When do we consciously slip from Scrum

When do we consciously slip from Scrum

Scrum is an agile framework with very strict boundaries and plenty of freedom and flexibility within these boundaries. Scrum does have solutions to most team dysfunctions. Slipping from scrum should be a conscious decision taken by mature agile teams only! Daily Scrum starting time (Daily Standup) Scrum strongly suggests to never change the time and place of the Standup in order to reduce complexity. One of Standup’s main benefits is synchronization between team members. If a team member can not make it to the Standup, for any reason, its value obviously is less than optimal. We consciously choose to change the time of the Standup to ensure full attendance. This is easier to do in small teams, since in larger teams the effect of changing everyone’s schedule may outweigh the benefit of full participation. Dangers when slipping: On a non mature agile team, delaying the Daily Standup occasionally, may be seen as if it’s not required to be on time. Also, delaying the standup may de-motivate and confuse people who are always on time. Events Maximum Duration All events in Scrum have a maximum duration, strictly set based on the Sprint duration. For 2 week Sprints, the suggested timeboxes are: 4 hours for Planning, 2 hours for Review, 1.5 hours for Retrospectives. We have multiple Scrum teams, that share many common stakeholders. We consciously reduced the timebox of Sprint Reviews in 1 hour, and have all 8 Sprint Reviews from the Scrum Teams of the Department happening in the mornings of 2 consecutive days every 2 weeks. This way it is easier for many stakeholders to attend all sprint reviews. We...
Where do we religiously follow Scrum

Where do we religiously follow Scrum

First of all the title is wrong! You either do or do not follow Scrum religiously. After a 2 year experience in Scrum, our organization has inevitably slipped from Scrum many times and most of the times we regret it and switch back to discipline. There are some things though that we never compromise: Steady Cadence We started Scrum with one week Sprints and when the teams matured we switched to 2 week sprints. So in 2 years most of the teams have only changed their Cadence once. Changing the Cadence is a decision that came organically from the teams not necessarily in the same period. But having a standard day and time when the events take place is non negotiable, even when stress and pressures comes from above. Scrum Events Every sprint ends with a Sprint Review followed by a Sprint Retrospective and starts with a Sprint Planning Meeting. Sometimes, many team members think its better if we skipped this sprint’s retrospective. In this case I choose to make the meeting much shorter and ensure that we get out of it with at least one action item that most of the team agrees is important to deliver. Daily Scrums (standup meetings) take place on the same time and place every day and never last more than 15 minutes. When valuable conversations arise, we arrange a meeting right after the stand up which most of the times does not need to include the whole team. When someone doesn’t appear in stand up, they have to send an email to the team answering the Daily Scrum’s 3 questions. Well I’m pretty confident that breaking...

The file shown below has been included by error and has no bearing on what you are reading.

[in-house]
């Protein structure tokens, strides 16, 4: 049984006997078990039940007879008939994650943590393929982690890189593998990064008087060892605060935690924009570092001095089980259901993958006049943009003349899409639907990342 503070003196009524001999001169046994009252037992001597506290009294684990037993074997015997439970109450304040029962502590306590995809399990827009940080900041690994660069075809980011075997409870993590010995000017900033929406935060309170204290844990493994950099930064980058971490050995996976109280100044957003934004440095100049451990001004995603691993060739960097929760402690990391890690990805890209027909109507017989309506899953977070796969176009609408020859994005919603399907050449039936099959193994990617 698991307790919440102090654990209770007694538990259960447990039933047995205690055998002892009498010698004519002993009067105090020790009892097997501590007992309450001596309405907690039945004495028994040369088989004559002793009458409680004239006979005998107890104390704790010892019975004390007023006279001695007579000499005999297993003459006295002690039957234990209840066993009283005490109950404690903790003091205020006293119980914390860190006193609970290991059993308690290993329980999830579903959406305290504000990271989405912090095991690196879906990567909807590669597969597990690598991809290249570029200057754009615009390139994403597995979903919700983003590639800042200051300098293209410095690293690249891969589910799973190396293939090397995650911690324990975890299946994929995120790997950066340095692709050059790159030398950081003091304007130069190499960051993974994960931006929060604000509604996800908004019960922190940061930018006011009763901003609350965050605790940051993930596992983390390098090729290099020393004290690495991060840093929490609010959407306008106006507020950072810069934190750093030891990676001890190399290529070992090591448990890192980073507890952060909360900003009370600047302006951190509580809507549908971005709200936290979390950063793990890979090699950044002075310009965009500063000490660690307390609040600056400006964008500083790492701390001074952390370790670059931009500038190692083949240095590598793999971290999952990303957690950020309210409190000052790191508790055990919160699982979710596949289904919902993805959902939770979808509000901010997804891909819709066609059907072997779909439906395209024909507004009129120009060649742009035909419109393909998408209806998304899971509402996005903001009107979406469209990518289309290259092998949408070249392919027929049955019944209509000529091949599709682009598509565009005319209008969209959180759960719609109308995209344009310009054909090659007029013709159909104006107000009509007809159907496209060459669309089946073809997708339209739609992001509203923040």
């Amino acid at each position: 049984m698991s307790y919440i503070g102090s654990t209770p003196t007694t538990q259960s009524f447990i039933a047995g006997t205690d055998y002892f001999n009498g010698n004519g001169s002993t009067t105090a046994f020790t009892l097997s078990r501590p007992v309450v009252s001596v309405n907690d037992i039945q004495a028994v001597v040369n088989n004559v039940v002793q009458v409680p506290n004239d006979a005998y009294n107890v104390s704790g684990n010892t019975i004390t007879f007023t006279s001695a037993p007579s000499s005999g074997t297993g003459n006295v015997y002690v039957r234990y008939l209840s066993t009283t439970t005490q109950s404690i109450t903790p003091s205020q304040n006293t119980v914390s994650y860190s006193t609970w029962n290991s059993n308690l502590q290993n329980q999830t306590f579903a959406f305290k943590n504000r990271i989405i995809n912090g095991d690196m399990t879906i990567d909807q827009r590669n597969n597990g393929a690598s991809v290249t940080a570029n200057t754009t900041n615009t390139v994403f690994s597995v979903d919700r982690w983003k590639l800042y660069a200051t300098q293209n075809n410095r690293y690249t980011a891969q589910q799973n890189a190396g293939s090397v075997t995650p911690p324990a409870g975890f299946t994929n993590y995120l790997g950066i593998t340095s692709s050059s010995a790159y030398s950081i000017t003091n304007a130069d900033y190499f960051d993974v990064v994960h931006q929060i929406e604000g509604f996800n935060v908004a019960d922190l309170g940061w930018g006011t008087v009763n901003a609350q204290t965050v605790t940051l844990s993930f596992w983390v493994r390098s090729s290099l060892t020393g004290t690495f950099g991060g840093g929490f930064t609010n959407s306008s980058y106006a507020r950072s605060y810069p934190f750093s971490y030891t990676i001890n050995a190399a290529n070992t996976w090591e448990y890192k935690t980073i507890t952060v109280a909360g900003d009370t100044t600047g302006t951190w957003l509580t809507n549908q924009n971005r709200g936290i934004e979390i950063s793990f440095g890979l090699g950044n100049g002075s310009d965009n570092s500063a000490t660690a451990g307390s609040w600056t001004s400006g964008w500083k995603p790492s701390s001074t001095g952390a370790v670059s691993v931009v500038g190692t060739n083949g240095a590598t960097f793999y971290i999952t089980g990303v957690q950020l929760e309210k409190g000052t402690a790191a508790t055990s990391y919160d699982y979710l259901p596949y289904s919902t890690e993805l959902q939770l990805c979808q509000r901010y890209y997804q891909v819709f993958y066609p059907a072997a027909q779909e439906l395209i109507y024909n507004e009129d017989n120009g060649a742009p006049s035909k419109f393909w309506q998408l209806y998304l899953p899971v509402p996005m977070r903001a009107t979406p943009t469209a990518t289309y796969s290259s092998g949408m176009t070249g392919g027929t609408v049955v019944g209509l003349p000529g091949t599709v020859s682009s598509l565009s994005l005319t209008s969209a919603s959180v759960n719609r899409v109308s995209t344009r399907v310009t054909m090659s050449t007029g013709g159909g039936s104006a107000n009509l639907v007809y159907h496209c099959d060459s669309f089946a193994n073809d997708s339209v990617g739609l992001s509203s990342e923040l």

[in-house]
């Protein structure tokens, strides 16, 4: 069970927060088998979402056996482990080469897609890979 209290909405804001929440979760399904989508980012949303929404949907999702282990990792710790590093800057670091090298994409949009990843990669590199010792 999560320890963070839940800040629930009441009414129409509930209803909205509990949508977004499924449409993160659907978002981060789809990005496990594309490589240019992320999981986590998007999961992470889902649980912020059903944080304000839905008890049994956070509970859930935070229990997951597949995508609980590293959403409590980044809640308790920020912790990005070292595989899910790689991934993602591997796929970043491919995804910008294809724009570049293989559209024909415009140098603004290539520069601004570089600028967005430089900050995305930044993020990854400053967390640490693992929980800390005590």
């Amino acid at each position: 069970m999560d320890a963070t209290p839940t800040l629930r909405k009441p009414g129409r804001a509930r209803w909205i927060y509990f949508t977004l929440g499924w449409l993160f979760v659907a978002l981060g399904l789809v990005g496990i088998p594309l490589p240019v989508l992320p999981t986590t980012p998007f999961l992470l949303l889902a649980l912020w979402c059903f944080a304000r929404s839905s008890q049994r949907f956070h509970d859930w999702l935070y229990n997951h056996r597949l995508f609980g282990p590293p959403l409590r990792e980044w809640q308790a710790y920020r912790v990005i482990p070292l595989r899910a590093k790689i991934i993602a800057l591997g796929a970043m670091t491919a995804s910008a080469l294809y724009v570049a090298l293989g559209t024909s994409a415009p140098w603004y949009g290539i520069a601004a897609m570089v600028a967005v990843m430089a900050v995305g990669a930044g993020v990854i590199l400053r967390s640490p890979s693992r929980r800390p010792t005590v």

Is your next meeting a discussion or a dialogue?

Is your next meeting a discussion or a dialogue?

Having your day packed with meetings is a common scenario in business today. Most likely, many of these meetings, are unproductive, for many – if not all – of the attendees. There is a lot of bibliography of tips and tricks you can do, in order to improve the quality of your meetings and these will not be provided in this article. Instead the different aspects of conversation types will be analyzed, as a structural element of meetings. Discussion is the act of people talking in order to reach a decision. When discussing, people defend their position trying to convince the group for the direction that should be taken. In a discussion, the position or title of the members within the organization, affects the gravity of their arguments. Towards the end of the meeting decisions have been taken and the team proceeds accordingly. Dialogue (greek διάλογος, δια: through, λόγος: speech, reason) is a free flow of meaning that comes through the words being spoken. When dialoguing the group has left their positions/titles outside the meeting room. What is being said is important, not who said it. At the end of a dialogue session the group has identified the deeper causes of why a system reacts the way it does. Therefore the group has gained more insight to improve predictability and take more solid decisions later. A meeting can switch between dialogue and discussion. An example of such a meeting in Scrum is the Sprint Retrospective, an event that occurs at the end of each Sprint that aims to improve the way the Scrum Team works together. This event is...